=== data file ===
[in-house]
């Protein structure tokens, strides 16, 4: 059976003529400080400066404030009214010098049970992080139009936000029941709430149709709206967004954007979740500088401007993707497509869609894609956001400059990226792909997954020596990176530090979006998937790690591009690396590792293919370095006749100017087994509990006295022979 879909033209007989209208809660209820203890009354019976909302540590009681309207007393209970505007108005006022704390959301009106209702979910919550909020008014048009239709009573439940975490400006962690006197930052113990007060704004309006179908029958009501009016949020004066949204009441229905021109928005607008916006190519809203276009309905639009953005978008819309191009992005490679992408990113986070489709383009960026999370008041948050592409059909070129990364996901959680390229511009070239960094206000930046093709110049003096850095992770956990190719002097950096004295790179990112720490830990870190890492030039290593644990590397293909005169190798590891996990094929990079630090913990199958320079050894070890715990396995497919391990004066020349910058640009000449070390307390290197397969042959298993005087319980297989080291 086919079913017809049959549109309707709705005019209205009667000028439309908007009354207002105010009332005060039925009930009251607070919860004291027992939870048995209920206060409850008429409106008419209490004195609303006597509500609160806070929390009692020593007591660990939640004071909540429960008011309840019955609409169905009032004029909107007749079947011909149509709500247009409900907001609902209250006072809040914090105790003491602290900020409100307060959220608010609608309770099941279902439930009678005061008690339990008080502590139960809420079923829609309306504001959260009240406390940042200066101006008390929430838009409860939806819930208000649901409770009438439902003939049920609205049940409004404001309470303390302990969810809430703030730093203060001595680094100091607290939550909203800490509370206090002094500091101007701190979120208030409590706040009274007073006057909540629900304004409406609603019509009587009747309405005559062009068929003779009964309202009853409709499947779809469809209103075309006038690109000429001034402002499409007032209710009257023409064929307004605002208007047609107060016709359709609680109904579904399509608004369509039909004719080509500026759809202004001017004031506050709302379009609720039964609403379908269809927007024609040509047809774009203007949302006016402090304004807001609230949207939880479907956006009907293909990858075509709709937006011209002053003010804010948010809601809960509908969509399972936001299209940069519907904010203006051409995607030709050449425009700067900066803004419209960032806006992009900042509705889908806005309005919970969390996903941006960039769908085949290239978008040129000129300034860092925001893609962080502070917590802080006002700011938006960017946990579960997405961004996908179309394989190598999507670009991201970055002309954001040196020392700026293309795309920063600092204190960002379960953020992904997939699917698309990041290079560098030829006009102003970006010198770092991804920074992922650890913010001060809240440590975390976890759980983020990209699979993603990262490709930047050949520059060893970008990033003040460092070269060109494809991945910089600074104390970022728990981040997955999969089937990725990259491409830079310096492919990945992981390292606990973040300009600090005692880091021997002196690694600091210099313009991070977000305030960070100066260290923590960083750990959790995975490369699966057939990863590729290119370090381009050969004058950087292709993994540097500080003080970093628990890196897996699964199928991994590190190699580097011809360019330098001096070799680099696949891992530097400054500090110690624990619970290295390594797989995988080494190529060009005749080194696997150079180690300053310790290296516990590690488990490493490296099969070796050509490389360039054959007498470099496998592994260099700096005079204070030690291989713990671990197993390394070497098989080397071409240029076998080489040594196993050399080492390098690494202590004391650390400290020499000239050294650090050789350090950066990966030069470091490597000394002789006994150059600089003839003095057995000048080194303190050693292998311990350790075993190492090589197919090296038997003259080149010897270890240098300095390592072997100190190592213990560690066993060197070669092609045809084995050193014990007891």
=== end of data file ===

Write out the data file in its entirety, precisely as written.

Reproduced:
[in-house]
């Protein structure tokens, strides 16, 4: 059976003529400080400066404030009214010098049970992080139009936000029941709430149709709206967004954007979740500088401007993707497509869609894609956001400059990226792909997954020596990176530090979006998937790690591009690396590792293919370095006749100017087994509990006295022979 879909033209007989209208809660209820203890009354019976909302540590009681309207007393209970505007108005006022704390959301009106209702979910919550909020008014048009239709009573439940975490400006962690006197930052113990007060704004309006179908029958009501009016949020004066949204009441229905021109928005607008916006190519809203276009309905639009953005978008819309191009992005490679992408990113986070489709383009960026999370008041948050592409059909070129990364996901959680390229511009070239960094206000930046093709110049003096850095992770956990190719002097950096004295790179990112720490830990870190890492030039290593644990590397293909005169190798590891996990094929990079630090913990199958320079050894070890715990396995497919391990004066020349910058640009000449070390307390290197397969042959298993005087319980297989080291 086919079913017809049959549109309707709705005019209205009667000028439309908007009354207002105010009332005060039925009930009251607070919860004291027992939870048995209920206060409850008429409106008419209490004195609303006597509500609160806070929390009692020593007591660990939640004071909540429960008011309840019955609409169905009032004029909107007749079947011909149509709500247009409900907001609902209250006072809040914090105790003491602290900020409100307060959220608010609608309770099941279902439930009678005061008690339990008080502590139960809420079923829609309306504001959260009240406390940042200066101006008390929430838009409860939806819930208000649901409770009438439902003939049920609205049940409004404001309470303390302990969810809430703030730093203060001595680094100091607290939550909203800490509370206090002094500091101007701190979120208030409590706040009274007073006057909540629900304004409406609603019509009587009747309405005559062009068929003779009964309202009853409709499947779809469809209103075309006038690109000429001034402002499409007032209710009257023409064929307004605002208007047609107060016709359709609680109904579904399509608004369509039909004719080509500026759809202004001017004031506050709302379009609720039964609403379908269809927007024609040509047809774009203007949302006016402090304004807001609230949207939880479907956006009907293909990858075509709709937006011209002053003010804010948010809601809960509908969509399972936001299209940069519907904010203006051409995607030709050449425009700067900066803004419209960032806006992009900042509705889908806005309005919970969390996903941006960039769908085949290239978008040129000129300034860092925001893609962080502070917590802080006002700011938006960017946990579960997405961004996908179309394989190598999507670009991201970055002309954001040196020392700026293309795309920063600092204190960002379960953020992904997939699917698309990041290079560098030829006009102003970006010198770092991804920074992922650890913010001060809240440590975390976890759980983020990209699979993603990262490709930047050949520059060893970008990033003040460092070269060109494809991945910089600074104390970022728990981040997955999969089937990725990259491409830079310096492919990945992981390292606990973040300009600090005692880091021997002196690694600091210099313009991070977000305030960070100066260290923590960083750990959790995975490369699966057939990863590729290119370090381009050969004058950087292709993994540097500080003080970093628990890196897996699964199928991994590190190699580097011809360019330098001096070799680099696949891992530097400054500090110690624990619970290295390594797989995988080494190529060009005749080194696997150079180690300053310790290296516990590690488990490493490296099969070796050509490389360039054959007498470099496998592994260099700096005079204070030690291989713990671990197993390394070497098989080397071409240029076998080489040594196993050399080492390098690494202590004391650390400290020499000239050294650090050789350090950066990966030069470091490597000394002789006994150059600089003839003095057995000048080194303190050693292998311990350790075993190492090589197919090296038997003259080149010897270890240098300095390592072997100190190592213990560690066993060197070669092609045809084995050193014990007891």